True, but the effect is pretty much the same: too much snow causes the roof to fall down on you. The physics are a little different, but I suspect most people don't care...


Btw, saw elsewhere the suggestion of filling an old sock with ice melt and throwing it up on the roof where it will settle in the ice-dam lake and help melting proceed faster. As it will be quite warm today, you might want to give this a try on your bad spots.

Well, if you decide to DIY it, I've sadly become fairly decent at ceiling drywall patching. I've got a largish patch in the downstairs bathroom from the installation of the new fan that I just haven't gotten around to yet.

Thanks, although I think this is more "replace" rather than "patch". There are two obviously water-damaged sections, and the larger one is well over a yard square. So I'll probably call in professional help. (Fortunately, we have a few handyman/carpenters in and around the local SCA...)

Fortunately, we have a few handyman/carpenters in and around the local SCA...

Yup. I can give you a quote the next time I'm over.

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Useful to know -- it honestly hadn't even occurred to me to call the insurance company until now. (My stepmother Sandy also just pointed that out.) Thanks. (And yes, I do remember your ice dam, now that you mention it.)

And yes, I was figuring on giving him a call once things have settled down sufficiently: I kind of assumed that ceilings were in his skill set...

Ugh. Better to deal with it now when you can semi-control it than later, but it still sucks that you have to deal with it at all. :-(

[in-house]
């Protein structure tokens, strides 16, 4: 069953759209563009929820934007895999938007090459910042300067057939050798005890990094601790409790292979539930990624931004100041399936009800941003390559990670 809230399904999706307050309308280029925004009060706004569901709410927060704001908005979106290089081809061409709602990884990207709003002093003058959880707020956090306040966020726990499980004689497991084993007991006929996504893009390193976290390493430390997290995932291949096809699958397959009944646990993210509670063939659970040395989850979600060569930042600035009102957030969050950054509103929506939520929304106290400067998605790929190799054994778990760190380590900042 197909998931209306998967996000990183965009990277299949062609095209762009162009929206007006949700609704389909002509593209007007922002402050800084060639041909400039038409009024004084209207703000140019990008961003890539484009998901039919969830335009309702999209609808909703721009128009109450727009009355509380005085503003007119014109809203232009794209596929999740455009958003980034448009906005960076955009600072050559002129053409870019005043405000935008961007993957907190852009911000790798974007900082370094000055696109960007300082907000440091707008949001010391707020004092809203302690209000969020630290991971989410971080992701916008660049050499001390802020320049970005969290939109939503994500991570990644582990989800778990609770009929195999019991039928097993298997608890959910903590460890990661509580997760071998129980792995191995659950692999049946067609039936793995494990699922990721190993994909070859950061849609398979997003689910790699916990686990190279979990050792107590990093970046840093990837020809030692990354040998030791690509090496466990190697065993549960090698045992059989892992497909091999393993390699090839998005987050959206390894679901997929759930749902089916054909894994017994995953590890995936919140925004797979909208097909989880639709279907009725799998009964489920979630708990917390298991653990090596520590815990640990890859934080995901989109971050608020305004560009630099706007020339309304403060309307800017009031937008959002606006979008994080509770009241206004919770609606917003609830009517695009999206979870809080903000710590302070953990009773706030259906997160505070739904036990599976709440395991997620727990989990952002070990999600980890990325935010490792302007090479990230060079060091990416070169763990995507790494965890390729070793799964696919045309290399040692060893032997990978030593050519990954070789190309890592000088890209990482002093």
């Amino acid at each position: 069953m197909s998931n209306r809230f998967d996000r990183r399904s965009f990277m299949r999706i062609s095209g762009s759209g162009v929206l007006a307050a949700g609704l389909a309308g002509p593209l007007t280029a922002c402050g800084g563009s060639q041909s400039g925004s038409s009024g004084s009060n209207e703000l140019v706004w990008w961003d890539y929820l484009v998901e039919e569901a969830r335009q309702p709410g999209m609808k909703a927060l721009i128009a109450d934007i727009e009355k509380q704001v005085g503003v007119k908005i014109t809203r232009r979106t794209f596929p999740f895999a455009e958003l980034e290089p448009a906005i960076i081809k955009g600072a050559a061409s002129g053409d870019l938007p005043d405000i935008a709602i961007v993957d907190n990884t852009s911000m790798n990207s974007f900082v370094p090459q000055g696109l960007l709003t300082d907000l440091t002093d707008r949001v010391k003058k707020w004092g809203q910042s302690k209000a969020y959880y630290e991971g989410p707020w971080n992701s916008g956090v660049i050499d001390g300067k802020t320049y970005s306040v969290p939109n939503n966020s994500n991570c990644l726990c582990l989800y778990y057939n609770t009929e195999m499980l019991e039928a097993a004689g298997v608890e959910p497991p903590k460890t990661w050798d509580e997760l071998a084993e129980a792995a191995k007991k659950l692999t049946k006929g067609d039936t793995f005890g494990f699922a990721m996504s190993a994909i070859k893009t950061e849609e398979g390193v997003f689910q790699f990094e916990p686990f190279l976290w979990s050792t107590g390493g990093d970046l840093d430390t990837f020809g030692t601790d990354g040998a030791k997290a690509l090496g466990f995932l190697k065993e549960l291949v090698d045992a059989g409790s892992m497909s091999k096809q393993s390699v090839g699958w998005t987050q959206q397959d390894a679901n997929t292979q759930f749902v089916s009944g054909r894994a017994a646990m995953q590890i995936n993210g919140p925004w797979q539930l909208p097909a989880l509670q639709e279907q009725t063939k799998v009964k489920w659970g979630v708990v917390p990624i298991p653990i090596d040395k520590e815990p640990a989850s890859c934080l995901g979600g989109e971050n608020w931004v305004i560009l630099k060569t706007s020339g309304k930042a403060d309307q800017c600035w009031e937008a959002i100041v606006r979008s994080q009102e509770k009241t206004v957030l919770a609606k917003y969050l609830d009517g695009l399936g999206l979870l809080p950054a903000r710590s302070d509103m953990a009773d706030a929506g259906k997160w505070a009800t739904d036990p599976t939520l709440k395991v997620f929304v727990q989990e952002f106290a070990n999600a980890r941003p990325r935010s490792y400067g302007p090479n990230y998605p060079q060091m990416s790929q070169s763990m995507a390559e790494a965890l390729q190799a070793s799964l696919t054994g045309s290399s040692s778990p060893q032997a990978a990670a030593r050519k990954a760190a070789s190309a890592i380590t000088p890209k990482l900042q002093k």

Apparently there's an ice dam in the house I'm living in and my father is worrying about it and calling out contractors to fix it. (There's a long, dramatic story involved in the discovery of said ice dams because my cousins noticed them and didn't tell anyone about it. I had noticed the water but not realized what it meant or what an ice dam was.) While he was calling contractors and complaining over the emergency it represented, I pointed out that it could be much worse and held your ceiling up as an example. His response was "Wow, that guy is not having a good year."

Ouch. At least you caught it before it became a minor disaster. Many years ago, when I was renting a small house, the roof over the kitchen developed a leak and I was lucky enough that it pooled on the ceiling right above the sink.

That happened to the house I grew up in. The interior dining room ceiling collapsed while all around it was fine. Turned out to be a horizontal leak/seepage that found a low spot.

Fortunately, I caught it before it hit the collapse point. Dumb luck, I have to say -- if it'd gone another six hours, it probably *would* have collapsed, and that would have caused significantly more hassle and damage. By relieving the pressure now, I *think* I've limited the damage to just replacing the drywall.

(And yesterday appears to have been warm enough to relieve the ice dam problem, at least for now -- it doesn't seem to be dripping any more...)